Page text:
This classic satire represented Mark Twain's first foray into historical fiction, a clear departure from the homespun wisdom and humor for which he became best known. The narrative surrounds two boys living in England in 1547, who are alike in appearance but very different in every other respect. Tom Canty is the pauper of the title, living in the slums of London with his abusive father, while Edward is the son of King Henry VIII, and heir to the throne of England. Edward is anxious to cast off the responsibilities of princedom, and Tom is eager to escape his father's beatings, so they agree to temporarily switch their clothes and their social roles. Each boy struggles mightily to adapt to the everyday life of the other, as Tom can not abide by the strict rules of etiquette and ritual which dictate the behavior of royalty, and Edward is appalled by the horrific injustices and living conditions he witnesses among the poor. In the midst of their grand experiment, King Henry dies, which makes "Edward" the reigning ruler of the country, while "Tom" is tossed into prison and nearly executed because of an unfair law. Luckily, with the help of a resourceful soldier named Miles, the boys resume their rightful roles, each with a newfound appreciation of the difficulties of life at the opposite end of the class spectrum.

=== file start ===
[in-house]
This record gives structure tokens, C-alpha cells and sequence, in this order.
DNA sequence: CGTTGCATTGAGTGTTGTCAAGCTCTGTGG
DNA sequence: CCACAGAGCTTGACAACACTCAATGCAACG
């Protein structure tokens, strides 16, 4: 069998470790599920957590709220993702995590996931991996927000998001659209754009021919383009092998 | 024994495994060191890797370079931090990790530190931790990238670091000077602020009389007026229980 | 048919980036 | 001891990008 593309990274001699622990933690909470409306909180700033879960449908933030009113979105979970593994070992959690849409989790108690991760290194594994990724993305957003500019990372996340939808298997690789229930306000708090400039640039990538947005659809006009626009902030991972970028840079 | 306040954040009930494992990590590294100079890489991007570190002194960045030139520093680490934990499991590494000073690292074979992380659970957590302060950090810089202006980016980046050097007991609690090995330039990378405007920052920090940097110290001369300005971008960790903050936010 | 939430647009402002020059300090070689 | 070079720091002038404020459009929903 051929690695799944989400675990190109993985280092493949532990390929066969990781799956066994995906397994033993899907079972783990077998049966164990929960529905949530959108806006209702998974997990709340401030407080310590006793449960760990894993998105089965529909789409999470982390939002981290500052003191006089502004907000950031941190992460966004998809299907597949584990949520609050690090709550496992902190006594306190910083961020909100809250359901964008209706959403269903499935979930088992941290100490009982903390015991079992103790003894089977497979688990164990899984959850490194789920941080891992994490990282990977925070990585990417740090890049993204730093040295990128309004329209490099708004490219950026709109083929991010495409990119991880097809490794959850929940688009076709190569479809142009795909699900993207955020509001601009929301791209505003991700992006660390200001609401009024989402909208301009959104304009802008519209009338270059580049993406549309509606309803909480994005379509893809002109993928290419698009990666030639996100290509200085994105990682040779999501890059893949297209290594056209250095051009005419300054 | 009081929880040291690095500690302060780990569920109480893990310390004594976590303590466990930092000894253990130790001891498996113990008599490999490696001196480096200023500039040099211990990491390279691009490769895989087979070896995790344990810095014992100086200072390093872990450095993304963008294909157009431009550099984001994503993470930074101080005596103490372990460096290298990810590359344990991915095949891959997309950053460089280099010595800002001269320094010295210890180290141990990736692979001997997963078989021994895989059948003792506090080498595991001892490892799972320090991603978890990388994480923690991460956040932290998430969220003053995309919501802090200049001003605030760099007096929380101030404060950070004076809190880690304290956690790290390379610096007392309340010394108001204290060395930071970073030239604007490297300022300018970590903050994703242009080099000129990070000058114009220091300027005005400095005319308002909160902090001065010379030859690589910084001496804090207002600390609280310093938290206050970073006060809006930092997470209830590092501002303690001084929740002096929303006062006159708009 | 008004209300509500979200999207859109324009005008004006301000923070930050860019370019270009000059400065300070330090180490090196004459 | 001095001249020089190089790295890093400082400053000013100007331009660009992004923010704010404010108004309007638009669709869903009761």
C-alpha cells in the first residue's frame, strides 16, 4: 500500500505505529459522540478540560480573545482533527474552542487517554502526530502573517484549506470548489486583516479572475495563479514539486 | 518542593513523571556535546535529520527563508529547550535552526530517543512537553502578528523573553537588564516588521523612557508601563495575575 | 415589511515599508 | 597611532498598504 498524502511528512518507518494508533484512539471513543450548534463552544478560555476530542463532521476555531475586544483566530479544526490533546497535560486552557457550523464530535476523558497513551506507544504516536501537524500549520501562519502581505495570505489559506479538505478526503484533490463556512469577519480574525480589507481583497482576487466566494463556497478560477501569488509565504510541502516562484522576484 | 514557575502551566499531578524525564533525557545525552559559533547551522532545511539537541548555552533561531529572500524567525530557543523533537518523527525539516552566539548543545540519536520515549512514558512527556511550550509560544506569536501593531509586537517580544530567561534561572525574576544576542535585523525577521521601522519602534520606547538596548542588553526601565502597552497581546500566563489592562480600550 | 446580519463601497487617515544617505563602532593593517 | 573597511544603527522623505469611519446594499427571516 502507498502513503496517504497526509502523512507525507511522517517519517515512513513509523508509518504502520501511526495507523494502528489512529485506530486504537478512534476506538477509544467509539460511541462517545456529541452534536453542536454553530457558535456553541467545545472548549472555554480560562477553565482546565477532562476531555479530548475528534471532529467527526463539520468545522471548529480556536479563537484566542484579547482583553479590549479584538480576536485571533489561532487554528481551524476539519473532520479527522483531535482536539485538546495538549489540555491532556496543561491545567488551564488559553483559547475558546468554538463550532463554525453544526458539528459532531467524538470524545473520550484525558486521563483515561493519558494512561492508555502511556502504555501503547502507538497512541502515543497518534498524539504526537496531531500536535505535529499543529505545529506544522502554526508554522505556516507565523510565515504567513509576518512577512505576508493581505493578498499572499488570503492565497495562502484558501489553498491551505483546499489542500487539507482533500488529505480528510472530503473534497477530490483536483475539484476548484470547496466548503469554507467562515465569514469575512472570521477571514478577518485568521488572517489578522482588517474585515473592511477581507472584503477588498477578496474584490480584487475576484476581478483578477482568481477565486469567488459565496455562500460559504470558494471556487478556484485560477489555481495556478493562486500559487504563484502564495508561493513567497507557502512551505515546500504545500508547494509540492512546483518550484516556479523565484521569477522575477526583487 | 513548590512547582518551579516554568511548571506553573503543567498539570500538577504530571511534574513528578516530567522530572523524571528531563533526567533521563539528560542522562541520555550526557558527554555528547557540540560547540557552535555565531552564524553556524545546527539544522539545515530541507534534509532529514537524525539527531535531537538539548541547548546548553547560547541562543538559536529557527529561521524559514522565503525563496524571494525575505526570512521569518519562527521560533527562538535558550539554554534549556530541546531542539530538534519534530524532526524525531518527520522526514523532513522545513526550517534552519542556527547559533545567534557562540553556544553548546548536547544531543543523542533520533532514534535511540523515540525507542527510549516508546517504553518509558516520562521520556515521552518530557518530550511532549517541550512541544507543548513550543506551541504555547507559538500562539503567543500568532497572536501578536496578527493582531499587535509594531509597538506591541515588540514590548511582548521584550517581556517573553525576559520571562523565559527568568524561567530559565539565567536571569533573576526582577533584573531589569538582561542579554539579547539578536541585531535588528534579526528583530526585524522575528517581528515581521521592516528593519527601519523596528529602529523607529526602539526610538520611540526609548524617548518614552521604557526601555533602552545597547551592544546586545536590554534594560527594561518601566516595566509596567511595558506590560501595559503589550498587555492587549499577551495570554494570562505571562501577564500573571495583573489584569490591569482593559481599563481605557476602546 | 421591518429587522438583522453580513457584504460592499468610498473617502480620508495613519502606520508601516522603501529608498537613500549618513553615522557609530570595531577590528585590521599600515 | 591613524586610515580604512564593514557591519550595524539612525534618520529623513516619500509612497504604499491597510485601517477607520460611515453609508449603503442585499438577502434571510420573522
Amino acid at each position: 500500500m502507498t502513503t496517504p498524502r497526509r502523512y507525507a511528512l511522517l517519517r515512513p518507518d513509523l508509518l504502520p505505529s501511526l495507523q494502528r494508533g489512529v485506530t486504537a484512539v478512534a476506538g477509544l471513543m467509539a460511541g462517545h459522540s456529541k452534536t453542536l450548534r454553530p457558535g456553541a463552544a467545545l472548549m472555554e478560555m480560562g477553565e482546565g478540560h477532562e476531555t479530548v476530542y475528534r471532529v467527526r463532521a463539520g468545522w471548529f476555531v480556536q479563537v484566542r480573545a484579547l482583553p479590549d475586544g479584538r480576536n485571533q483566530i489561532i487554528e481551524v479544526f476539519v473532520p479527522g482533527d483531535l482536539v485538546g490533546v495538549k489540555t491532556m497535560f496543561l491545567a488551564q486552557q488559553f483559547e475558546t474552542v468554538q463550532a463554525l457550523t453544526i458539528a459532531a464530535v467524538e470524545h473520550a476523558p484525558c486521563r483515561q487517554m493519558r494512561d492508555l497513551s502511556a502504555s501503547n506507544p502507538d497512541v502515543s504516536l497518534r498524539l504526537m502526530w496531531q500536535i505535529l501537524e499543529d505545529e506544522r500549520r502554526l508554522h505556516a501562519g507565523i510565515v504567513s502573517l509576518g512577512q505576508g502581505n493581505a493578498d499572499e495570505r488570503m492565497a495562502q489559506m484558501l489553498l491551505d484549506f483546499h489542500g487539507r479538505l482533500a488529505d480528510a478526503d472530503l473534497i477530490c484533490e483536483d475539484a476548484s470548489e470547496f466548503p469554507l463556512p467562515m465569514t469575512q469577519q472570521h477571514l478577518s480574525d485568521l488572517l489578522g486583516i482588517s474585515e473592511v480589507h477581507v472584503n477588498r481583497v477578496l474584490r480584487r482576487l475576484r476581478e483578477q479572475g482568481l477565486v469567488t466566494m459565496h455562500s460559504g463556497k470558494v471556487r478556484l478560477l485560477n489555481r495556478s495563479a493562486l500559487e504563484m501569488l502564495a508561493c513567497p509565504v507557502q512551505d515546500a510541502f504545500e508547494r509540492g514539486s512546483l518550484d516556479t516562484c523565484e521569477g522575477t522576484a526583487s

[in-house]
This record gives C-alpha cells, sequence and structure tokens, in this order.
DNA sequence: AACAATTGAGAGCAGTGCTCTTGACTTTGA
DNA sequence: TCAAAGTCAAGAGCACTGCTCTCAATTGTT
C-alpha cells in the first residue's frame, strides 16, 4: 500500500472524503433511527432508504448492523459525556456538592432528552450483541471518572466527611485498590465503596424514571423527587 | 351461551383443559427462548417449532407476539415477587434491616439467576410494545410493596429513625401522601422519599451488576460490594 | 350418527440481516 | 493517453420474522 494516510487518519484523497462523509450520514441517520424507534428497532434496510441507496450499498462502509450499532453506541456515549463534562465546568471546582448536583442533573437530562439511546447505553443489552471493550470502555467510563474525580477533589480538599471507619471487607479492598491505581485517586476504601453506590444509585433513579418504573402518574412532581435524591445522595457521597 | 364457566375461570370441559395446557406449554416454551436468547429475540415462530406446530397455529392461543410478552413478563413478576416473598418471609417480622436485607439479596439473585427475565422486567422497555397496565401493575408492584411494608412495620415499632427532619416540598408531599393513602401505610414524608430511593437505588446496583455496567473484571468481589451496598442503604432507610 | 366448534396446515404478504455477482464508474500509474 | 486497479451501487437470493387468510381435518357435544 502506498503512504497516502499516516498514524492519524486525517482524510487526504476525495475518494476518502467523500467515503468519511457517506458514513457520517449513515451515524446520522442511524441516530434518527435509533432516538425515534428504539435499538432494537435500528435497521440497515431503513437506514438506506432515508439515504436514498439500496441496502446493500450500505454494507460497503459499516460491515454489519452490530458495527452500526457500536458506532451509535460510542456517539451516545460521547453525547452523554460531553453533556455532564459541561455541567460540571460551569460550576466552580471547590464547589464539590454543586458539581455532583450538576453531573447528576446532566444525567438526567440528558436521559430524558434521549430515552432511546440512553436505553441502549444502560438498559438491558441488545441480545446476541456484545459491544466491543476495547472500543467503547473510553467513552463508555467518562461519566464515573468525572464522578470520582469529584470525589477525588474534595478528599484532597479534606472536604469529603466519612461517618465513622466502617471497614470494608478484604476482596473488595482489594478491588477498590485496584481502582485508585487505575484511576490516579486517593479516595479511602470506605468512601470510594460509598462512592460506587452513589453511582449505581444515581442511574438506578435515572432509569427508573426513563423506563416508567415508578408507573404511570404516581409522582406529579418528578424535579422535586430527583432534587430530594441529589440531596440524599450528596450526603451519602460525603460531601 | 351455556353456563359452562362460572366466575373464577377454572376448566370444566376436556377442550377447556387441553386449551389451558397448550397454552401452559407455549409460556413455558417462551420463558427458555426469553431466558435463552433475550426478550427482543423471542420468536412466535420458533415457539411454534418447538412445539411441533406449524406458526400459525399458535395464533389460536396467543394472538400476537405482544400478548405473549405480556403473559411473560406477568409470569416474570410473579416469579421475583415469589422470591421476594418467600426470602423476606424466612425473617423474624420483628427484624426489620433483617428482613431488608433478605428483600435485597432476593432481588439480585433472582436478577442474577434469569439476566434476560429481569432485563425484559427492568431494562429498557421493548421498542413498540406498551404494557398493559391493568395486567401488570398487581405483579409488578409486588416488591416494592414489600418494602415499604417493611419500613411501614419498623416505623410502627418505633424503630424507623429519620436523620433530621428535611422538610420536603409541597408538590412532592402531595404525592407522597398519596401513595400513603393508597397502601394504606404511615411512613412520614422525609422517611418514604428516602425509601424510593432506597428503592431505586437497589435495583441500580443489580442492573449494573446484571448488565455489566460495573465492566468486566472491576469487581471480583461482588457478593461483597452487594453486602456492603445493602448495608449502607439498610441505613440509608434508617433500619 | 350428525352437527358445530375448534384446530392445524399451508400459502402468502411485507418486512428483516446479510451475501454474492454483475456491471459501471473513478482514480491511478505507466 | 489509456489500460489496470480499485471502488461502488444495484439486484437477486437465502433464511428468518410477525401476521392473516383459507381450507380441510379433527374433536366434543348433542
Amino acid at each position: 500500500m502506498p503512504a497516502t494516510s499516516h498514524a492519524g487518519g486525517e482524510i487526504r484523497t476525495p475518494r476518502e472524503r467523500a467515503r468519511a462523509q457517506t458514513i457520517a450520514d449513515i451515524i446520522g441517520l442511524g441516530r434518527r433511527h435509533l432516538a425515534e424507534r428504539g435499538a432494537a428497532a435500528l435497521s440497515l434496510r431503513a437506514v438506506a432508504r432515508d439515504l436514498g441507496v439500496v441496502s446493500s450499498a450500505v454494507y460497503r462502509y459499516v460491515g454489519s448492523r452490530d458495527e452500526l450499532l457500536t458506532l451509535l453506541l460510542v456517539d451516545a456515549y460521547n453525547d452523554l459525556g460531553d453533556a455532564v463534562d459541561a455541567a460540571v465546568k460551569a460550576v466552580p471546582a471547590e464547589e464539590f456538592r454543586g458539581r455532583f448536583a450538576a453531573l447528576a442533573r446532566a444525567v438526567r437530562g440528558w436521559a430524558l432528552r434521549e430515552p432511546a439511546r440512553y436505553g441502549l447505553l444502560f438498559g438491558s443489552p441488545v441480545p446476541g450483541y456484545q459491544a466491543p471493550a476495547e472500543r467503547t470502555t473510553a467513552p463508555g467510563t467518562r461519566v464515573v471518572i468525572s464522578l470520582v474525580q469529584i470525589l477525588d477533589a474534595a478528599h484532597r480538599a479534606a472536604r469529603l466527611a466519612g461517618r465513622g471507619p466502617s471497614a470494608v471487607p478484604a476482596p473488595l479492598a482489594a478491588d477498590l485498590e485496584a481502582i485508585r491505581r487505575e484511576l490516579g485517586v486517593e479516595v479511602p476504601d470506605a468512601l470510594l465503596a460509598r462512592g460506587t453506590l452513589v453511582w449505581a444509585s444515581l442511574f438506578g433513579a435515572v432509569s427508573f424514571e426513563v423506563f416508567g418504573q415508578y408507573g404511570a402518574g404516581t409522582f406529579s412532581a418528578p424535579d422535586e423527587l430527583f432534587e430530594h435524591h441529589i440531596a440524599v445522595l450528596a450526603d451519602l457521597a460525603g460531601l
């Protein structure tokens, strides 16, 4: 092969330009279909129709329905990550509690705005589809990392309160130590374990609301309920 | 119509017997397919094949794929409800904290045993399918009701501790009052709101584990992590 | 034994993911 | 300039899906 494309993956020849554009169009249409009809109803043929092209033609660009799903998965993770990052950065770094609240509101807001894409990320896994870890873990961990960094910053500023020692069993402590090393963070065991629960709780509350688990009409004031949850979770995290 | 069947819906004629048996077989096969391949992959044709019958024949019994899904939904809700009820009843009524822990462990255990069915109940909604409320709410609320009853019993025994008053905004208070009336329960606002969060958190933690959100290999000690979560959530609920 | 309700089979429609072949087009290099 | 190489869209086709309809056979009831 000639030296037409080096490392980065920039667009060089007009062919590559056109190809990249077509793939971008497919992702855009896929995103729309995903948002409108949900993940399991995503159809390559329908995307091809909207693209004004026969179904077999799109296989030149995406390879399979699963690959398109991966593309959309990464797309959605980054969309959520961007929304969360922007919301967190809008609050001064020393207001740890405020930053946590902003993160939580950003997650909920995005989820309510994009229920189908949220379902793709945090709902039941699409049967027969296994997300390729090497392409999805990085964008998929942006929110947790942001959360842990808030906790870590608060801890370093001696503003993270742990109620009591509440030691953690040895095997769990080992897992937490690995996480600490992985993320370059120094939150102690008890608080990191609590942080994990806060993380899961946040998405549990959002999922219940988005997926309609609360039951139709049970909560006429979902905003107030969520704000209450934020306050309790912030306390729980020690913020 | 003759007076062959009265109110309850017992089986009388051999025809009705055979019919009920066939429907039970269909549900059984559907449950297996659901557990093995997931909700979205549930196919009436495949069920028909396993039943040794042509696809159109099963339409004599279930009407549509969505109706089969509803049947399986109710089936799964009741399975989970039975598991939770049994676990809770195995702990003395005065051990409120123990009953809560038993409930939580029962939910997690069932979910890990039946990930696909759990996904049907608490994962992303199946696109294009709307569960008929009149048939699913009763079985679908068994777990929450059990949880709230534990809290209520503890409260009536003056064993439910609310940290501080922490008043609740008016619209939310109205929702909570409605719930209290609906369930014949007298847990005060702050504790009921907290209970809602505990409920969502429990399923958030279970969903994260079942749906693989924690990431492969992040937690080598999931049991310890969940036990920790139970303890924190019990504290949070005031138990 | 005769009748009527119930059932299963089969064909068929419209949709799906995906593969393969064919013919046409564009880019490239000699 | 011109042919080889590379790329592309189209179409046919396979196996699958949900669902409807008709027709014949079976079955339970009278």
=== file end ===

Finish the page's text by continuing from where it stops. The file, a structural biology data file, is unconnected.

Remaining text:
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- July 1, 2003
- July 1, 2003
- Samuel Langhorne Clemens, Mark Twain